Review: Netflix’s ‘Space Force’ Shoots for the Moon and Lands

Courtesy of Netflix

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In the past few weeks, Netflix has been adding TV series and movies left and right. One of the latest additions to their lineup of Netflix originals is Space Force. The new series was created by Greg Daniels (who co-created Parks and Recreation and developed the US version of The Office) and Steve Carell (who played Michael Scott in The Office). The show primarily follows General Mark R. Naird, who’s been assigned to head Space Force, the newest branch of the military. Along with a team of scientists, Space Force works towards getting “boots on the moon by 2024.”

Before the Space Force team can get boots on the moon, however, they have to undergo a variety of smaller experiments that are supposed to help them reach their goal, beginning with a satellite launch that doesn’t go as planned. From there they have to deal with budget issues, a lunar habitat experiment in danger of failing, a competition with the Air Force, a spy within Space Force, and rivalry from the Chinese. Eventually they manage to make it through each of their major obstacles, but the season ends on a cliffhanger that calls for a second season.

Space Force is a mild jab at plans for an actual Space Force. As this has not yet come to fruition, it imagines what the inner workings would be like, poking fun at other aspects instead. One quote that stands out is when General Naird’s PR head says, “He’s tweeting about it in four minutes” in reference to the United States President (who they only ever refer to as POTUS). They inflate the ridiculousness of their fictional POTUS — through social media and the higher up chiefs and generals of the other branches of the military — in a way that many will recognize as references to the real world. Part of why this works so well for the show is that it’s just political enough to make you laugh at the real world implications without being overly political. Rather than focus all its energy on the real-life politics, it takes the time to thrive in its own.

One of the strong points of the show is the way the cast worked together. The series relies heavily on its ensemble, with several different characters offering important contributions to the show, whether they are scientists — such as Dr. Chan Kaifang and Dr. Adrian Mallory, played by Jimmy O. Yang and John Malkovich, respectively — Space Force and other military personnel like Captain Angela Ali and Brad (Tawny Newsome and Don Lake), or recurring characters like General Naird’s social media and PR guru F. Tony Scarapiducci (Ben Schwartz) and Naird’s daughter Erin (Diana Silvers). No character felt pointless. Even the more minor ones were necessary in some way. One of my favorite characters that exemplifies this is Naird’s father, Fred (played by the late Fred Willard). Every so often he’d pop up, usually just talking about something not specifically related to anything. However, his character offered great comedic relief and also provided a deeper glimpse into the Naird family.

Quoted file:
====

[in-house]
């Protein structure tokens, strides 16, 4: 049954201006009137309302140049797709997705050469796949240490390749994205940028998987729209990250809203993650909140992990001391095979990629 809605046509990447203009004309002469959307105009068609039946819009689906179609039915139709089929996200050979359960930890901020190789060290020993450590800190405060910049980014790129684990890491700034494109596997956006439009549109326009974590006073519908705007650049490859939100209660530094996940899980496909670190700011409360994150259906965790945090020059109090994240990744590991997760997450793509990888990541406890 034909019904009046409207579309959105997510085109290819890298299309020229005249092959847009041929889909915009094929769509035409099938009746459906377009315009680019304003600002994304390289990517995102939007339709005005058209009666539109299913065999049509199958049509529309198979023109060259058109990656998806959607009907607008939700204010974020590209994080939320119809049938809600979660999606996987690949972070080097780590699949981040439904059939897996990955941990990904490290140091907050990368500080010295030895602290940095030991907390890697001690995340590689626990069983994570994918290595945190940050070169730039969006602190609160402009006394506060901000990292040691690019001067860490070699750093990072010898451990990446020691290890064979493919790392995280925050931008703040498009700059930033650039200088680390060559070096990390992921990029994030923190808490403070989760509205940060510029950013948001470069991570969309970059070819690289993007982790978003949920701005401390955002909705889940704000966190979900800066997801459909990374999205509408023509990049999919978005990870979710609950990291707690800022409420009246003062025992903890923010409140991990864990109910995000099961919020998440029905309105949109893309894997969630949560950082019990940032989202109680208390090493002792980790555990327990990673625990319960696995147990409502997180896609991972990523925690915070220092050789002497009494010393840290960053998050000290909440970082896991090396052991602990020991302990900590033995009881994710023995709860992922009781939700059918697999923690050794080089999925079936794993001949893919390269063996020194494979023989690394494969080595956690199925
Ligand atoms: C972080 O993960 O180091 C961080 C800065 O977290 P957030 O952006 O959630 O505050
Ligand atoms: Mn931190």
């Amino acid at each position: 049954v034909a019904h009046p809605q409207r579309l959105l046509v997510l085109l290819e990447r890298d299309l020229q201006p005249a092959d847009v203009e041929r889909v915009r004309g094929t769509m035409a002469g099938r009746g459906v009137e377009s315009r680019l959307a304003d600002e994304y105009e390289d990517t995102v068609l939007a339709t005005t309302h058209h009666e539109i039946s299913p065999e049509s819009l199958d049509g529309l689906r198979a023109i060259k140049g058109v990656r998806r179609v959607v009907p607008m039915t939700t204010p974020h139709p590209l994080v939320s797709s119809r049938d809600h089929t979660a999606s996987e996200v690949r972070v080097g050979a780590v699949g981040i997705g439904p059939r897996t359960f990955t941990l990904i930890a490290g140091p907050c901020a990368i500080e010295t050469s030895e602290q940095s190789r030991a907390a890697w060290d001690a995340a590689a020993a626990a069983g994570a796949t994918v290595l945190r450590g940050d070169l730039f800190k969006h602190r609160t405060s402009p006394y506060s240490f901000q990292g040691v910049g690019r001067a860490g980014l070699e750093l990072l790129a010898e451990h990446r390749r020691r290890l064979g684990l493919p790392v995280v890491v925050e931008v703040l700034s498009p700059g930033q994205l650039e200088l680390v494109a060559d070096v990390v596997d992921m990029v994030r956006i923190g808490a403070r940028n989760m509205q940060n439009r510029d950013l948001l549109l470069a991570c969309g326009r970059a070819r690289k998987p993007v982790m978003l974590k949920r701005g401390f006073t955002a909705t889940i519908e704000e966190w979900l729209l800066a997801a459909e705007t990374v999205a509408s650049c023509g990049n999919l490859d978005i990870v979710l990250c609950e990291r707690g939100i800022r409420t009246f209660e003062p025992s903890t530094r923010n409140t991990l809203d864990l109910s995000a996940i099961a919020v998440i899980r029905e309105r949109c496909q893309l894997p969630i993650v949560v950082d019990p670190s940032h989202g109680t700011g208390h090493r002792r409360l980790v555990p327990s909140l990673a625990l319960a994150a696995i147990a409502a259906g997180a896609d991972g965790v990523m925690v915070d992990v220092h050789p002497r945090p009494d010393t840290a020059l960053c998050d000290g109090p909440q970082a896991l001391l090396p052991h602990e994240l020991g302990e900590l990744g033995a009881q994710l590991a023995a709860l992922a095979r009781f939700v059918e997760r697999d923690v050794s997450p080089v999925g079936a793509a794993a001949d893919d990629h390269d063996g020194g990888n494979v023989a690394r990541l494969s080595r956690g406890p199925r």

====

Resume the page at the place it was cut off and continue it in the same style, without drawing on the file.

Finally, I can’t talk about Space Force without mentioning its lead, General Naird. Throughout the series, Naird is a generally ridiculous person; he takes himself a little too seriously sometimes, comes up with less than helpful ideas on how to solve a problem, and occasionally refuses the advice of people trying to help him (usually Dr. Mallory). Despite everything, though, it’s obvious he cares about Space Force and wants it to succeed. When more about his personal life is revealed, Naird becomes more relatable beyond his high ranking position. He’s a dedicated father and husband, regardless of the situation with his wife. Carell does an excellent job bringing out all of Naird’s personality to the screen. You see the love his has for his family and his frustration with work. He carries himself with the absurdity someone like Naird would, in the way he walks and how he talks in various settings.

As a whole, Space Force was an entertaining ride. It’s easy to root for the main crew in all of their endeavors, even the ones not directly related to the mission of Space Force. It’s full of plenty of humor and laugh out loud moments, ranging from deadpan humor to more obvious jokes, slightly reminiscent of the same humor present in The Office. Carell and the rest of the cast bring an interesting dynamic of characters to the screen, many with their own brand of humor that sets them apart. It’s the perfect show to help you take a step back from the world for a few hours.

All episodes of Space Force are now streaming on Netflix.

Julia

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Julia is a writer/editor/content assistant for Nerds. She joined the team in 2019 but has always enjoyed talking about her favorite fandoms. Some her faves include Christian Bale, Bob's Burgers, Hannibal, Mr. Robot, Dexter, The Office, and Love, Victor. When she isn't writing or working, you can find her reading, watching her favorite shows and movies, and building her repertoire of Dad jokes. You can find her on Twitter at @jahooliaa

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